The secretary-general of the new Kanu will have powers that could place him next in line to the national chairman.
While the duties of the four vice-chairmen are not spelt out in the draft constitution - to be ratified at a joint national delegates conference - the secretary-general has stipulated powers that make the job holder a de facto deputy to the chairman.
The March 18 meeting bringing together Kanu and Energy Minister Raila Odinga's National Development Party delegates is expected to approve the constitution without much fuss.
The new party constitution also proposes a wide range of changes in the party organs and structures.
Although the duties of the first vice-chairman were also not spelt out in the Kanu constitution, by virtue of holding the vice-presidency of the country, the holder of the post effectively became the automatic deputy to the chairman.
For the first time, the role of secretary-general, which was at par with the treasurer and the national organising secretary, is by definitive powers placed ahead.
According to the document discussed at a national executive council meeting chaired by President Moi yesterday, the new powers place the secretary-general above the national treasurer.
It is the secretary-general who will be mandated to circulate to all branches ahead of annual delegates conferences minutes and a statement of party accounts, a job previously done by the treasurer.
The post holder will be responsible to the secretariat, under the national chairman, but his role extends to ensuring that all meetings of the national governing council, the national executive council and the national delegates conference are held on time.
The secretary-general will also be required to summon a national delegates conference in consultation with the national executive committee within three months if the post of chairman falls vacant.
The the national organising secretary and the holder of the newly created director of elections will report directly to the chairman or the secretary-general.
The national executive director - the civil servant of the party, who is appointed by the chairman - will report directly to the secretary-general.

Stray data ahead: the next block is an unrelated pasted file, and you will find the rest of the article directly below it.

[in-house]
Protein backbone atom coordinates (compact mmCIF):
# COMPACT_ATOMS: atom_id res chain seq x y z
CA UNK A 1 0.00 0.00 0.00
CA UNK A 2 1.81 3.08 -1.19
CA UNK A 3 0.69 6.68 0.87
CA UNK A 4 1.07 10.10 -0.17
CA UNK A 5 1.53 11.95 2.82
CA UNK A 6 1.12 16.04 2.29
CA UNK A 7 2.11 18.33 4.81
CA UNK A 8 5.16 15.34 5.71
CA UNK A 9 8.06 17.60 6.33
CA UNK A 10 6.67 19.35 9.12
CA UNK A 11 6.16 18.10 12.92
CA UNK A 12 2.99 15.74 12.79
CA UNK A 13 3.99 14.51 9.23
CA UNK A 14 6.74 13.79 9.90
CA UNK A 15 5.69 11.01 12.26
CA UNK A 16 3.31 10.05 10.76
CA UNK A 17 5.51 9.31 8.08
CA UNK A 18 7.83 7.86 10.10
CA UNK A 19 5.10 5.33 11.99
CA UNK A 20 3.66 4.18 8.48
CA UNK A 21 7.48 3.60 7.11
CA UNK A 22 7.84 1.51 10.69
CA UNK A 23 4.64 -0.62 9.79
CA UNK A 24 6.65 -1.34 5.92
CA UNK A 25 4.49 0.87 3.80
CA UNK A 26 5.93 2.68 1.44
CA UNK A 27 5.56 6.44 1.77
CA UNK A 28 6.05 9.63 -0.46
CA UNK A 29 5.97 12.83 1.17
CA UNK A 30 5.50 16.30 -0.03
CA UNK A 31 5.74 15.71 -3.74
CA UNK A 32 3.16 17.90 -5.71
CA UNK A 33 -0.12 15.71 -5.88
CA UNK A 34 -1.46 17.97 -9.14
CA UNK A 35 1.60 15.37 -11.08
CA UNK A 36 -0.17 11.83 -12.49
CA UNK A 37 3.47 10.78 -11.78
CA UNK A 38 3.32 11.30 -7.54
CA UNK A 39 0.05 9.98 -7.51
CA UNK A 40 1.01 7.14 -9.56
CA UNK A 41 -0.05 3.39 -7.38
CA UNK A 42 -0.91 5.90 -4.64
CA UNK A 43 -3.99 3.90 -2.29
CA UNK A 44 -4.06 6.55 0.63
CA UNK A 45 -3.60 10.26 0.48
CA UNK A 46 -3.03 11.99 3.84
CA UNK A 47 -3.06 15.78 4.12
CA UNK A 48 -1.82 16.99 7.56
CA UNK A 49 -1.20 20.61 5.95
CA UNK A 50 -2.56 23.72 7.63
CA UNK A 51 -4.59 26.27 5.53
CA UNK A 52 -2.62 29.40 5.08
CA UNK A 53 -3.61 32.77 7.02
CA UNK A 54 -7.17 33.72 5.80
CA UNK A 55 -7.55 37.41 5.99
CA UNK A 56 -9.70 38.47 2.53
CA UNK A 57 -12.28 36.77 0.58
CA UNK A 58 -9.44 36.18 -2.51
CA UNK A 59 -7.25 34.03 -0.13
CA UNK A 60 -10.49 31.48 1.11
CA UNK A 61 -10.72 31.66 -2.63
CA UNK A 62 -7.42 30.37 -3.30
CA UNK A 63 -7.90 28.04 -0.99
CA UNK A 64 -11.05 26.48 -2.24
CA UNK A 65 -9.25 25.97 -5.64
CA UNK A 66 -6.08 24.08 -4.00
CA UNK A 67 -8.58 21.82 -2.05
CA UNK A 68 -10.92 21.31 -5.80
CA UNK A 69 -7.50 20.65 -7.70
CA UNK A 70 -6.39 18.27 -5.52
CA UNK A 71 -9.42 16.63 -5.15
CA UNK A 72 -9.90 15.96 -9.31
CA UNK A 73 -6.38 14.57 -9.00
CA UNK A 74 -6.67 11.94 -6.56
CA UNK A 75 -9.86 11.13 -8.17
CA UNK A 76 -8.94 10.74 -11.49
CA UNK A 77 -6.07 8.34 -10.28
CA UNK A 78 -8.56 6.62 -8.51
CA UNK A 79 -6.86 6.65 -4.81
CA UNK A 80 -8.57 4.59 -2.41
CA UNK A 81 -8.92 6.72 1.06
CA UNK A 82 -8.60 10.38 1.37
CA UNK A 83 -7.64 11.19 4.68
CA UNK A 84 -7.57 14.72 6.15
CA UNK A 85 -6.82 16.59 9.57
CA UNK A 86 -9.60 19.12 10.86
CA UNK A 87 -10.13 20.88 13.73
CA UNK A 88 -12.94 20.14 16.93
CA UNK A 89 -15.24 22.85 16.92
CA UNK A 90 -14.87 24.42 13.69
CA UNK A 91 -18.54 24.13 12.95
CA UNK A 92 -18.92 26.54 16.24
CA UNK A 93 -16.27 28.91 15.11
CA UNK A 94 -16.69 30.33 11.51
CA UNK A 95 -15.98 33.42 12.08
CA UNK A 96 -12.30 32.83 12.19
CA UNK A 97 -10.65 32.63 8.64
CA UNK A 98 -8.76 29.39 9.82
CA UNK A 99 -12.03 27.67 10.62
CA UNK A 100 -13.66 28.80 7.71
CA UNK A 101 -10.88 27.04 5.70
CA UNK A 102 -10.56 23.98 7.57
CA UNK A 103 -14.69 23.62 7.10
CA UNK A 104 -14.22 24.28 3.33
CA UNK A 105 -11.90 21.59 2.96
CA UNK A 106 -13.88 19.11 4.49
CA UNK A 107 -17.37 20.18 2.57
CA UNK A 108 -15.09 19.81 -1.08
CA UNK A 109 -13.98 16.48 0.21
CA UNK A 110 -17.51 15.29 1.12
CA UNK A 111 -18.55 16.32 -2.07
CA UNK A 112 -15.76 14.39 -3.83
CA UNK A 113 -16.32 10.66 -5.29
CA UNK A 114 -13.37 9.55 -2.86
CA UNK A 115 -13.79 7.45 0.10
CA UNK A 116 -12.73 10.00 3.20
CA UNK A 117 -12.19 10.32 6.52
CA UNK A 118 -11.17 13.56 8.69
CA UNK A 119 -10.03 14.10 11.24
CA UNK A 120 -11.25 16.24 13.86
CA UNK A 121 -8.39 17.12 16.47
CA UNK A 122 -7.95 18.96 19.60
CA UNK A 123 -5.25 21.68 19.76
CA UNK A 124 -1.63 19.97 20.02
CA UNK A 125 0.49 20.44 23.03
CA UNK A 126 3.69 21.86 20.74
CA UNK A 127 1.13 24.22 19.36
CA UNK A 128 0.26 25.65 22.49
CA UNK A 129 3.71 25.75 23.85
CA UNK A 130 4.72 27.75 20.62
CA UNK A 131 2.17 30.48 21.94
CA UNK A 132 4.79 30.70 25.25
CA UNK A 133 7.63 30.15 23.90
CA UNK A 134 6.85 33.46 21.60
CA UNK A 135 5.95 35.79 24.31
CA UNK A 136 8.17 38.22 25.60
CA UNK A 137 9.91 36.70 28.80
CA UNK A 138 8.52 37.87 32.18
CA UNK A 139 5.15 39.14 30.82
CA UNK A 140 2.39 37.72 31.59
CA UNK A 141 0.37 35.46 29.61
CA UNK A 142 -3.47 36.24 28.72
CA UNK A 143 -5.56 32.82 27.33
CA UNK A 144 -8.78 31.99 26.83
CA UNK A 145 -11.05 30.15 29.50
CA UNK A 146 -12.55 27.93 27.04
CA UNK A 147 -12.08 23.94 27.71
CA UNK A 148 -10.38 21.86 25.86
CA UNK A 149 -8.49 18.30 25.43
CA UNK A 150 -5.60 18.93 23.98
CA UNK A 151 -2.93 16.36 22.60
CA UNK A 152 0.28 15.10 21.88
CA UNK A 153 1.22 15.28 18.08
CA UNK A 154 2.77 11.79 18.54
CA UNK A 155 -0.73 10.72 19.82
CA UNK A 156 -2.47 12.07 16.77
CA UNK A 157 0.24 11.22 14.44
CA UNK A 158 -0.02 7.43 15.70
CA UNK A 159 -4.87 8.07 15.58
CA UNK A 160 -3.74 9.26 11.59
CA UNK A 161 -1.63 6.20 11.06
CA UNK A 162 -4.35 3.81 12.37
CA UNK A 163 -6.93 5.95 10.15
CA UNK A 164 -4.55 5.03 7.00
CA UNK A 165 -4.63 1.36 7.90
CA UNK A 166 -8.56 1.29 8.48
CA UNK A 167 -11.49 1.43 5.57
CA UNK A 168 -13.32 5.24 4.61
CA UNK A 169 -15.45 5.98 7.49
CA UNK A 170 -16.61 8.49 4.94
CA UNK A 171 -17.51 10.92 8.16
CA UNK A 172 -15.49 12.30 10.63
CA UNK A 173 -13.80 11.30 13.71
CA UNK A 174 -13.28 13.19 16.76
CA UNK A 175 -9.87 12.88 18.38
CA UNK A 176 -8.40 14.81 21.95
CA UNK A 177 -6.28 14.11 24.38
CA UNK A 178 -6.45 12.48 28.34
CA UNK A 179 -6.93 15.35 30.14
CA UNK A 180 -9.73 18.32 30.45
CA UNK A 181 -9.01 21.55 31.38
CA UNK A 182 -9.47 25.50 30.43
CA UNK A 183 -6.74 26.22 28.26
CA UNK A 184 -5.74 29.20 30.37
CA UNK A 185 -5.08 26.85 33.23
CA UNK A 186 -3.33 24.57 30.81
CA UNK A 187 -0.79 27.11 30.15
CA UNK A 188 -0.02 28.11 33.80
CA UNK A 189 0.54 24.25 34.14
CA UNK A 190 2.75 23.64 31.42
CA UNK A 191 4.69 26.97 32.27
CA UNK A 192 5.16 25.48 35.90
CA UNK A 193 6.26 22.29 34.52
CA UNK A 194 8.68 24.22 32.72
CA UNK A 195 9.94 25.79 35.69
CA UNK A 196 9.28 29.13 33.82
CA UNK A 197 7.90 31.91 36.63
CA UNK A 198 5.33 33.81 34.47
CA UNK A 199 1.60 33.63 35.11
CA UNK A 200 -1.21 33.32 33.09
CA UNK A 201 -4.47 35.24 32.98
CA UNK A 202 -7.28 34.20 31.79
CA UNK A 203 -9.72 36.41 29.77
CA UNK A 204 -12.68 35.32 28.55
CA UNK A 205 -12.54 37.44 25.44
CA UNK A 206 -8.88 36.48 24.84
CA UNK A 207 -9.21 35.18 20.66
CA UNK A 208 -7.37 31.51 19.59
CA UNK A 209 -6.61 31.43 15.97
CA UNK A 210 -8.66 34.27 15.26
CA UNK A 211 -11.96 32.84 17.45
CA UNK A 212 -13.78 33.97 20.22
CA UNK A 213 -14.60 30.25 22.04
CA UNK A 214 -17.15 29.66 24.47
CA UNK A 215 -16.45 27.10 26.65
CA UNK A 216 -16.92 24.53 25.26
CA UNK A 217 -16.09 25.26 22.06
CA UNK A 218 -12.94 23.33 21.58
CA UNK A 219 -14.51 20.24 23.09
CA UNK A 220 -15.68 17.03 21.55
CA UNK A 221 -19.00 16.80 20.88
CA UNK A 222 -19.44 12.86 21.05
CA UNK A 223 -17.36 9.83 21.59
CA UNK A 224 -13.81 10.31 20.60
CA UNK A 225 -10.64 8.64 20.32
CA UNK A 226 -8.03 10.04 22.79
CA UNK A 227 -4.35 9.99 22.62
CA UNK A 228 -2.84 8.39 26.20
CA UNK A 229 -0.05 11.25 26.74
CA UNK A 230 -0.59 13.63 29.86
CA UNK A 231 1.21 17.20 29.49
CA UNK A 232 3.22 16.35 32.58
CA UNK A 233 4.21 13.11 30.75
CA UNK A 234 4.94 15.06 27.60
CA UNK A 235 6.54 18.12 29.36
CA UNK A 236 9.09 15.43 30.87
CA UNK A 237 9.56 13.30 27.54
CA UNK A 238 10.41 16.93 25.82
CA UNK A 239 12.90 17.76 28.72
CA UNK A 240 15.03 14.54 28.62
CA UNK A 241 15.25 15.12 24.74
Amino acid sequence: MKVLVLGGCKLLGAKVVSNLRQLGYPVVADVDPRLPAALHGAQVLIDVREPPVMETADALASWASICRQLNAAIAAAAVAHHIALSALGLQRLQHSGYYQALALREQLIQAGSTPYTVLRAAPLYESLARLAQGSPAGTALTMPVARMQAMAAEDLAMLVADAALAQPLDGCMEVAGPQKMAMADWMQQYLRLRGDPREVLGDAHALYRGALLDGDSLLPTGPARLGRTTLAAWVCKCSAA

All party organs have been expanded. The national executive committee, which had only 26 members, will now have 23 national officials, two representatives from each province, the Kanu chief whip and the parliamentary group secretary and one representative each from the women's and youth leagues.
All Kanu MPs will now be required to sit in the national governing council. Also included in the council are three top officials from each branch, which has been transferred to constituency instead of district level.
The national delegates conference will be even bigger, comprising 20 delegates from each of the 210 constituencies, national officials and all Kanu MPs.
The constitution proposes to have all national officials elected through secret ballot every five years at national delegates conference.
Other organs include the new presidential nominations council, whose members are also in the national delegates conference. The conference will convert itself to be a nominations council for the purpose of electing a presidential candidate.
The constitution further says the sitting chairman shall be the candidate unless barred by law.
Each constituency and civic ward will have a nomination council which, in effect, adopts a delegates system of nominating party candidates. The council at constituency level will comprise 20 people from every sub-location while at ward level it will be 20 from each sub-location.
Termination of membership, the document states, can be done by public declaration. This, in effect, puts politicians who make such declarations at public meetings on the spot as they risk losing their membership.
The once dreaded national disciplinary committee has been reinstated and will deal with all disciplinary matters. However, no provision for expulsion has been made.
Any person who leaves the party is free to return upon application, it states.
The party retains the name Kanu, the symbol of the cockerel, and the index finger salute, but provisions have been made to allow party organs to decide on slogans and colours of the flag.
The merger clause empowers the national delegates conference to pass a resolution by a simple majority or acclamation to merge with any other political parties.
Any dissolution or renaming of the party requires a 65 per cent vote at the annual or special national delegates conference.
It is proposed that the national executive committee approve all funding from donors and that such funding be approved by the chairman.
The new party proposes to operate a television station, a printing press and newspaper.